To sum it up, Moore said: “We have this common vision of what we think is important for the animals in this community, and also the compassion for the people that care about those animals. And I think that’s new.”
Also new is the HSC’s strategic approach to their vision. In 2011 the HSC joined CMPD Animal Care & Control, their main partner, to launchPartnership for Pets,a marketing campaign that educates community members about how to reduce pet overpopulation and improve outcomes for animals. What would a better outcome be? “It would be not ending up in a shelter perhaps,” Moore said. “If they do end up in a shelter it would be adoption. And really just reducing homelessness. And then ultimately reducing, if an animal ends up in a shelter, the chances of euthanasia.”
Educational topics highlight adoption, spay/neuter services and donation options. And they aim to achieve a long-term effect with mutual benefits for pets and people. One point Charlotteans can pick up on: reduced animal-care costs don’t just reduce financial burdens on pet owners, but on taxpayers as well. In addition, Ragan said: “Donating to an organization like this truly allows people to keep their pets. It just goes full circle.”
From another strategic angle, the HSC has targeted outreach initiatives that are typically achieved through grants. In 2012, Pets for Life, a program that addresses areas in critical need of cost-effective pet care, pinpointed ZIP code 28212 as a place with one of the top animal pick-up and surrender rates with CMPD Animal Care & Control. Explaining how they tried to reduce the rates here and in other at-risk animal populations, Canzano said: “We tried to target there with actual staff—people that were newly hired for this particular program—to actually go be part of the community, work with folks that lived there, building relationships with residents and just kind of seeing what they need, trying to help them be better pet owners.”
In ZIP codes 28205 and 20208, the HSC has also recently offered reduced-cost spay/neuter services this year for cats, targeting the most at-risk feline populations. “The whole reason you have a targeted approach is you want to have a greater impact with your resources,” Moore said, “and those communities are determined by the number of animals that are at risk, that end up at shelters. The availability of services in those communities, the demographics of those communities, and the poverty levels, but really focusing on where the need is the greatest so you can actually have a larger impact on reducing those animals from coming into the shelter.”
The statistic they’re calculatedly fighting to reduce: More than 20,000 animals entered the community shelter system last year. Moore said: “We’re being so much more strategic with our marketing focus...with grant solicitation and acquisition of funds and then where to apply those funds strategically based on data that’s coming in from Animal Control.”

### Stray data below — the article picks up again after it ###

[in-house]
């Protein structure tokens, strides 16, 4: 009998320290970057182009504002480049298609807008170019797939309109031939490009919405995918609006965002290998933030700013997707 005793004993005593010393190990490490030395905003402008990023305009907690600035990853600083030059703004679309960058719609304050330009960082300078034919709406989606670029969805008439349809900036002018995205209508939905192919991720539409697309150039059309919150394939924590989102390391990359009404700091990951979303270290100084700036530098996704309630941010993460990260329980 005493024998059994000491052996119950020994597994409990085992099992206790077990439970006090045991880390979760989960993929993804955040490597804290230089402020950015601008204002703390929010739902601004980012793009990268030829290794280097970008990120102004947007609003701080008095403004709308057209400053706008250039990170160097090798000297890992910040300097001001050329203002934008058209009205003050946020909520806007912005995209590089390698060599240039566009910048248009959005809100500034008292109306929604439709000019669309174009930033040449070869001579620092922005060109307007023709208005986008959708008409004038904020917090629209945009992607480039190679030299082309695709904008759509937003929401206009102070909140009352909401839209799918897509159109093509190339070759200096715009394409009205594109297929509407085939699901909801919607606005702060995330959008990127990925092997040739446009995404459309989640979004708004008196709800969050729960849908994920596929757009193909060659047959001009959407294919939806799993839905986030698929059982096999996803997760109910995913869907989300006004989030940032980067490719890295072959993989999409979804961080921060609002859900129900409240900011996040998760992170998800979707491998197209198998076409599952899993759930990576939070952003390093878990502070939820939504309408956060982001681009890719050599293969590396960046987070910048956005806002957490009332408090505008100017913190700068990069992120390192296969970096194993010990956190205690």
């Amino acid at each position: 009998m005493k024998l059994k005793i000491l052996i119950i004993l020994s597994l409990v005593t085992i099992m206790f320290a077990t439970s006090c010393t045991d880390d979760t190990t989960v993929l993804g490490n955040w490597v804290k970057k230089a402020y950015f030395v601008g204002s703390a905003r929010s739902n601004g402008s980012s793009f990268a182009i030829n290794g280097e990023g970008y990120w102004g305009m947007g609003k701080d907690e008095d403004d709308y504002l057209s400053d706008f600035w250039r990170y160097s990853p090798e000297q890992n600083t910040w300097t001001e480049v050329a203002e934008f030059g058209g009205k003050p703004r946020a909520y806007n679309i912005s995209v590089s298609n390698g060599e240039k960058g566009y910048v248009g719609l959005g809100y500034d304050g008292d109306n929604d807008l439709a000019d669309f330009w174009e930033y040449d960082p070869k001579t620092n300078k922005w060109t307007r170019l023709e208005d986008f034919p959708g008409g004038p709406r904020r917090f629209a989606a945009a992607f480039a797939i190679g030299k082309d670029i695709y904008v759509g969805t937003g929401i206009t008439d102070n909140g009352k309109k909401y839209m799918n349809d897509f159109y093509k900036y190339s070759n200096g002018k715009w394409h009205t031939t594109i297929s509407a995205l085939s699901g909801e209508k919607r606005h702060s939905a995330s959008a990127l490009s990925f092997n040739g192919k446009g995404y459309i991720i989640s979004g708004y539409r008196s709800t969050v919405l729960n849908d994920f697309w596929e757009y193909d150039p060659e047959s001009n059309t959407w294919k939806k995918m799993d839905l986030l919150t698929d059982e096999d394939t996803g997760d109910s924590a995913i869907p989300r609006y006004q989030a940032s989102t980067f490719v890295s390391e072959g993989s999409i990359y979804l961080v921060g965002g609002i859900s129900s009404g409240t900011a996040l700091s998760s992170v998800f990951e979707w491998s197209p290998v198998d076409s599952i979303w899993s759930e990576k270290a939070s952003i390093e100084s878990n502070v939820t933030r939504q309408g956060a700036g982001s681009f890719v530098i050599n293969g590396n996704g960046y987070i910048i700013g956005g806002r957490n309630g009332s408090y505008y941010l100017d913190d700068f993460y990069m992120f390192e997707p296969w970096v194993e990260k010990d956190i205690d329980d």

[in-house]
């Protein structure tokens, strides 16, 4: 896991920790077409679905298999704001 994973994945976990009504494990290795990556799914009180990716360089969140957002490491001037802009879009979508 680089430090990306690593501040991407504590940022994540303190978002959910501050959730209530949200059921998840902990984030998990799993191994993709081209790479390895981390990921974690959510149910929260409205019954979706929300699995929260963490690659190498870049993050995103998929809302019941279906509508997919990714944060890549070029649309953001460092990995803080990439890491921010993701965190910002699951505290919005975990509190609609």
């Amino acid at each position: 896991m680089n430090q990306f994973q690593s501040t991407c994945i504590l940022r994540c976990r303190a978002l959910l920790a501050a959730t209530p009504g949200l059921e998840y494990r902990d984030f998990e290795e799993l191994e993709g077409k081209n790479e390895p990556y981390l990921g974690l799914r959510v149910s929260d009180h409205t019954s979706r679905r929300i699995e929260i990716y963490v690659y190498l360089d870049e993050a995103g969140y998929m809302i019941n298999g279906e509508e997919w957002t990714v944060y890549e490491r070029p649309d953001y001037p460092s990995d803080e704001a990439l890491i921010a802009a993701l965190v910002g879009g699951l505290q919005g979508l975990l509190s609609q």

“I can get up before a crowd of a thousand people and do an auction and I never get nervous,” Ernest Perry said. “Never even think about it. It’s just a natural thing.”
After more than 35 years of getting up before crowds as an auctioneer for nonprofit fundraisers, the owner and president of Perry’s Fine Antique & Estate Jewelry at South Park has a gleaming addition to his store that isn’t jewelry: the Communitas Award for Leadership in Community Service.
The award—6.5 pounds of glass, cast metal and black nickel—rests modestly in Perry’s reception room and symbolizes unselfish giving and the use of commerce to benefit the community. The award is the product of the Association of Marketing and Communication Professionals’recognition program to spotlight creative achievement while linking charities and organizations in beneficial partnerships.
Perry’s business has been linked to charities from its beginning.
His big break came just after gold prices shot up in 1979 and he opened his first Charlotte store in 1980 with his two brothers and his wife Priscilla, attracting an influx of people with old jewelry to sell. Perry began to gather ideas for charity fundraising.
Initially, his staff melted the material and returned it because it wasn’t worth buying to sell in the store, but it was worth donating. He started collecting the unwanted items, from costume jewelry to watches, and selling them through dealers at flea markets and antique stores to benefit various charities.
“That’s how I learned the antique and estate jewelry business,” Perry said. He learned to engage further with the public through jewelry auctions after he and one of his brothers went through auction school.